Suppose the intake valve has closed for a while, then the solenoid valve of hydraulic chamber is closed again. What will happen ? In this case, oil will flow directly to valve actuator again, thus the intake valve will follow the cam profile and open again. However, as some time and oil volume has already "lost" (at the hydraulic chamber) during the solenoid valve opening, the valve lift will be reduced. The degree of reduction depends on the instant of solenoid valve closure. The later the solenoid valve close, the lower valve lift will be obtained. In this way, Multiair can vary the lift and opening duration of intake valves. (Fig 2)
Now let us see the above valve lift graphs again:
Fig 1 is suitable for high rpm running.
Fig 2 is sutiable for low-load operation. Its late valve opening leads to a partial vacuum in the combustion chamber. In addition to the low valve lift, the intake air stream is greatly speeded up, generating turbulence thus improve air and fuel mixture. This benefits fuel economy and emission.
Fig 3 is suitable for a wide range of part-load operation. Depending on the requirement of power, the amount of air can be controlled by the early closing of intake valves. This eliminates the need of throttle butterfly (like BMW Valvetronic) and reduce pumping loss by up to 10%.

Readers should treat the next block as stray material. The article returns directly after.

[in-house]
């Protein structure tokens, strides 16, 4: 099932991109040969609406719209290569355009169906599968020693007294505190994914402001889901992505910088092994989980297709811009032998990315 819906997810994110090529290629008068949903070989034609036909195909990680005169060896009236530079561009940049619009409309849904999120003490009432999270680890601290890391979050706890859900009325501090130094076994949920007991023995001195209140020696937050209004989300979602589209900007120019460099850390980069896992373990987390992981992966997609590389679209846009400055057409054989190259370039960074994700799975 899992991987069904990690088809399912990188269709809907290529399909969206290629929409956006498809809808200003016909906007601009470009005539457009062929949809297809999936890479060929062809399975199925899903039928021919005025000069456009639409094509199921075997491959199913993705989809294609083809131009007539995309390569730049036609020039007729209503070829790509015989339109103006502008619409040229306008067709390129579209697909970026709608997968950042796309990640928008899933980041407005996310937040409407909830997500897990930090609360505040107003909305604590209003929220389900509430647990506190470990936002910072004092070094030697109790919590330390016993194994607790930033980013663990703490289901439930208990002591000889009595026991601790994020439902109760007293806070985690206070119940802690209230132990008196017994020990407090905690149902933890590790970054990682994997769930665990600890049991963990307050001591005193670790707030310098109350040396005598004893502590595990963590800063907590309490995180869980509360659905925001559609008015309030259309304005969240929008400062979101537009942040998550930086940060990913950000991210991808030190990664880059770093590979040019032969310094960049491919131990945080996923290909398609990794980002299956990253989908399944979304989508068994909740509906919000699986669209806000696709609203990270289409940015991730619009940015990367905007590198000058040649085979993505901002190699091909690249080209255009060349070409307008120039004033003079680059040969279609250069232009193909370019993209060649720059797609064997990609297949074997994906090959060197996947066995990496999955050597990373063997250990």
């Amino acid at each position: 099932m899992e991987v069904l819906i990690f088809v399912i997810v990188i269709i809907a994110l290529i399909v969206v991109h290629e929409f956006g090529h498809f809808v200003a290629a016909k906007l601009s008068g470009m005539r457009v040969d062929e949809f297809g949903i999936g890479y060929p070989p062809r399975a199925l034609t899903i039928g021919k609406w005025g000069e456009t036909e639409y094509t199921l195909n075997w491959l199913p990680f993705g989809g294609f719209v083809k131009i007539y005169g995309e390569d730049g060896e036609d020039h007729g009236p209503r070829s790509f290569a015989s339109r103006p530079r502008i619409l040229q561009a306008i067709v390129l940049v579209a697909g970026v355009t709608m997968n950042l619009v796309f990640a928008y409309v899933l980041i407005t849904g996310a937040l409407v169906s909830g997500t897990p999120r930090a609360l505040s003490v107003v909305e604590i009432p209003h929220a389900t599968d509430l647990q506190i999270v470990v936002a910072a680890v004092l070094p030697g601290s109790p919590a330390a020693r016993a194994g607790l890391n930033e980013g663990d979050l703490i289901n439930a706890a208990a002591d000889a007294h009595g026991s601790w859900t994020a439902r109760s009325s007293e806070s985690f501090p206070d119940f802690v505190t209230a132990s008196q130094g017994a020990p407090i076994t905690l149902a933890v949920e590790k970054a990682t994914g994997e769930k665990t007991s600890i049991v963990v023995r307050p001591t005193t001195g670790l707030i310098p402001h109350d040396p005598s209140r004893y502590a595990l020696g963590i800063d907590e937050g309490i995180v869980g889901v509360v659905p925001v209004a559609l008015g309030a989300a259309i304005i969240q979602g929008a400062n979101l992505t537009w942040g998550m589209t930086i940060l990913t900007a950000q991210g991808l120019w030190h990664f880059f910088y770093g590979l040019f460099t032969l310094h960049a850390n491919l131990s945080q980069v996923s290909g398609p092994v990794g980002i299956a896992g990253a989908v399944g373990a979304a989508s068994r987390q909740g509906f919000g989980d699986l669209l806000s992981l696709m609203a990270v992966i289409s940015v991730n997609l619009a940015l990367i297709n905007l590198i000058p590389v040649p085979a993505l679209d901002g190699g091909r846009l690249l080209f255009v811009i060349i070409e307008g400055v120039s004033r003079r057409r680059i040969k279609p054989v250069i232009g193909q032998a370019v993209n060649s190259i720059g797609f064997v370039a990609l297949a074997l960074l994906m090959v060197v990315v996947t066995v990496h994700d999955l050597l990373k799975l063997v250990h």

Fig 4 is designed for enhanced low-rpm acceleration. While it enables more intake air volume compare with Fig 2 & 3, its early valve closure ensures no air flow back into the intake manifolds near the end of the intake stroke. (Remark: the combination of fast cam timing and low rpm operation could lead to backflow, that's why Multiair needs to close the valves earlier. Other engines do not have this issue because they either use variable cam phasing or compromised cam timing)
Fig 5 is so-called "Multilift" mode and designed for very low rpm operation. It combines the strategy of Fig 2 & 3 and their benefits - regulated consumption and improved quality of air-fuel mixture.
Combining these modes, FIAT claims Multiair improves maximum power by 10%, low-rpm torque by 15% and fuel economy by 10%. Moreover, cold-start emission of HC/CO and NOx are reduced by 40% and 60% respectively due to its ability of exhaust gas recirculation. This technology is also compatitble with diesel engines, which means substantial cost reduction.
However, I can see a few weaknesses of Multiair: Firstly, at the moment it is compatible with SOHC engines only because of the bulky mechanism. This mean while it enables variable timing and lift for intake valves, it offers neither for exhaust valves. The addition of variable exhaust cam phasing may require a complex cam-in-cam mechanism like that used by Dodge Viper 8.4. Secondly, the SOHC design and the complicated electrohydraulic mechanism could generate extra friction, thus it is not suitable to high-revving high performance engines, which is a common problem shared with BMW Valvetronic. It is more suitable to mass production engines and low-revving turbocharged engines. Lastly, the electrohydraulic mechanism might complicate servicing and raise reliability issues.